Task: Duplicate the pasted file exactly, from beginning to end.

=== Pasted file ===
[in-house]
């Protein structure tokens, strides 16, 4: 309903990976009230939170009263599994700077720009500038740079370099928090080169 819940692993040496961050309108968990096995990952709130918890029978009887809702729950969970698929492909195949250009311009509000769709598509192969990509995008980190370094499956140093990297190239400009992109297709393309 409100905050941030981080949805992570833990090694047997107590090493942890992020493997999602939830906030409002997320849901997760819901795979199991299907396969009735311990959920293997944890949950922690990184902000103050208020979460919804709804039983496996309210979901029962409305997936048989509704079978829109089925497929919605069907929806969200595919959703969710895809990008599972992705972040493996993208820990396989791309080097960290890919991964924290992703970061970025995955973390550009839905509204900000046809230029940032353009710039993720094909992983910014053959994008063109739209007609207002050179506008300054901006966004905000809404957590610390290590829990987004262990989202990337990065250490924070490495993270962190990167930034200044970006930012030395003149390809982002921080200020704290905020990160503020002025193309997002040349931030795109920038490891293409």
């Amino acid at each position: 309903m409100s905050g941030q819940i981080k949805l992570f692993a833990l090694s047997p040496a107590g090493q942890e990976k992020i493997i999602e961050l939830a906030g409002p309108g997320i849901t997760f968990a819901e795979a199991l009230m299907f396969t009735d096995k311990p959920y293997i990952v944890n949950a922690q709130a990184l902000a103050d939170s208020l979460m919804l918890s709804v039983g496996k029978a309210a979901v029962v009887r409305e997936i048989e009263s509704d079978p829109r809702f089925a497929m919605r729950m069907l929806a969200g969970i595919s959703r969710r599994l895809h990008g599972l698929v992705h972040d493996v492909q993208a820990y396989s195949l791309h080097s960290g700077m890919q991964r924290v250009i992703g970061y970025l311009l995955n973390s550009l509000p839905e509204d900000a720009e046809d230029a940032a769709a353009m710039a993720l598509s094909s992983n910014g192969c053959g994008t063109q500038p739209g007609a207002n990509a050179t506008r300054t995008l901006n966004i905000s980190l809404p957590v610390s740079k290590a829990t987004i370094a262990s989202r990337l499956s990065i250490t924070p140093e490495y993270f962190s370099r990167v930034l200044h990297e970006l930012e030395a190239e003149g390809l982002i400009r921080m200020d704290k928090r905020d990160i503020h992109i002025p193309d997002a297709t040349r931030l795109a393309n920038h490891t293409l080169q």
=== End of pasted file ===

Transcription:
[in-house]
């Protein structure tokens, strides 16, 4: 309903990976009230939170009263599994700077720009500038740079370099928090080169 819940692993040496961050309108968990096995990952709130918890029978009887809702729950969970698929492909195949250009311009509000769709598509192969990509995008980190370094499956140093990297190239400009992109297709393309 409100905050941030981080949805992570833990090694047997107590090493942890992020493997999602939830906030409002997320849901997760819901795979199991299907396969009735311990959920293997944890949950922690990184902000103050208020979460919804709804039983496996309210979901029962409305997936048989509704079978829109089925497929919605069907929806969200595919959703969710895809990008599972992705972040493996993208820990396989791309080097960290890919991964924290992703970061970025995955973390550009839905509204900000046809230029940032353009710039993720094909992983910014053959994008063109739209007609207002050179506008300054901006966004905000809404957590610390290590829990987004262990989202990337990065250490924070490495993270962190990167930034200044970006930012030395003149390809982002921080200020704290905020990160503020002025193309997002040349931030795109920038490891293409």
């Amino acid at each position: 309903m409100s905050g941030q819940i981080k949805l992570f692993a833990l090694s047997p040496a107590g090493q942890e990976k992020i493997i999602e961050l939830a906030g409002p309108g997320i849901t997760f968990a819901e795979a199991l009230m299907f396969t009735d096995k311990p959920y293997i990952v944890n949950a922690q709130a990184l902000a103050d939170s208020l979460m919804l918890s709804v039983g496996k029978a309210a979901v029962v009887r409305e997936i048989e009263s509704d079978p829109r809702f089925a497929m919605r729950m069907l929806a969200g969970i595919s959703r969710r599994l895809h990008g599972l698929v992705h972040d493996v492909q993208a820990y396989s195949l791309h080097s960290g700077m890919q991964r924290v250009i992703g970061y970025l311009l995955n973390s550009l509000p839905e509204d900000a720009e046809d230029a940032a769709a353009m710039a993720l598509s094909s992983n910014g192969c053959g994008t063109q500038p739209g007609a207002n990509a050179t506008r300054t995008l901006n966004i905000s980190l809404p957590v610390s740079k290590a829990t987004i370094a262990s989202r990337l499956s990065i250490t924070p140093e490495y993270f962190s370099r990167v930034l200044h990297e970006l930012e030395a190239e003149g390809l982002i400009r921080m200020d704290k928090r905020d990160i503020h992109i002025p193309d997002a297709t040349r931030l795109a393309n920038h490891t293409l080169q």